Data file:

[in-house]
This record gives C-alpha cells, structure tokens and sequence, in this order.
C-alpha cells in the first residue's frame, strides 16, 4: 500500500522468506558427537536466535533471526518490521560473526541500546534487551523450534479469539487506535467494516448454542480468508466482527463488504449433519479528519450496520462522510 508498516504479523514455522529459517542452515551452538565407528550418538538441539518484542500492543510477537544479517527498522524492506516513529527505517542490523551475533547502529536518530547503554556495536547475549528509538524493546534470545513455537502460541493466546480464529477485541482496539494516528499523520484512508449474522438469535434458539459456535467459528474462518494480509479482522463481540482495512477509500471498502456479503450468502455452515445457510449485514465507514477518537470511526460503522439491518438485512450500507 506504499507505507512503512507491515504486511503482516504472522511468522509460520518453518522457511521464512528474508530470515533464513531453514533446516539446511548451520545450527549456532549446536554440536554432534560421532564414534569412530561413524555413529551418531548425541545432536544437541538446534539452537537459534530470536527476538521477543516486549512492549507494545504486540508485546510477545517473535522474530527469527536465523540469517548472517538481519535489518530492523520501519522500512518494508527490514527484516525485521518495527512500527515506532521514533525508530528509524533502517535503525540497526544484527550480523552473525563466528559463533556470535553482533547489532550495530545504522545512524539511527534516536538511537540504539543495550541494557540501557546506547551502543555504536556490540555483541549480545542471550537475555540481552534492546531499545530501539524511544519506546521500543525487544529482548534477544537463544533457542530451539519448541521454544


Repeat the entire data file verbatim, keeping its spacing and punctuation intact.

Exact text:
[in-house]
This record gives C-alpha cells, structure tokens and sequence, in this order.
C-alpha cells in the first residue's frame, strides 16, 4: 500500500522468506558427537536466535533471526518490521560473526541500546534487551523450534479469539487506535467494516448454542480468508466482527463488504449433519479528519450496520462522510 508498516504479523514455522529459517542452515551452538565407528550418538538441539518484542500492543510477537544479517527498522524492506516513529527505517542490523551475533547502529536518530547503554556495536547475549528509538524493546534470545513455537502460541493466546480464529477485541482496539494516528499523520484512508449474522438469535434458539459456535467459528474462518494480509479482522463481540482495512477509500471498502456479503450468502455452515445457510449485514465507514477518537470511526460503522439491518438485512450500507 506504499507505507512503512507491515504486511503482516504472522511468522509460520518453518522457511521464512528474508530470515533464513531453514533446516539446511548451520545450527549456532549446536554440536554432534560421532564414534569412530561413524555413529551418531548425541545432536544437541538446534539452537537459534530470536527476538521477543516486549512492549507494545504486540508485546510477545517473535522474530527469527536465523540469517548472517538481519535489518530492523520501519522500512518494508527490514527484516525485521518495527512500527515506532521514533525508530528509524533502517535503525540497526544484527550480523552473525563466528559463533556470535553482533547489532550495530545504522545512524539511527534516536538511537540504539543495550541494557540501557546506547551502543555504536556490540555483541549480545542471550537475555540481552534492546531499545530501539524511544519506546521500543525487544529482548534477544537463544533457542530451539519448541521454544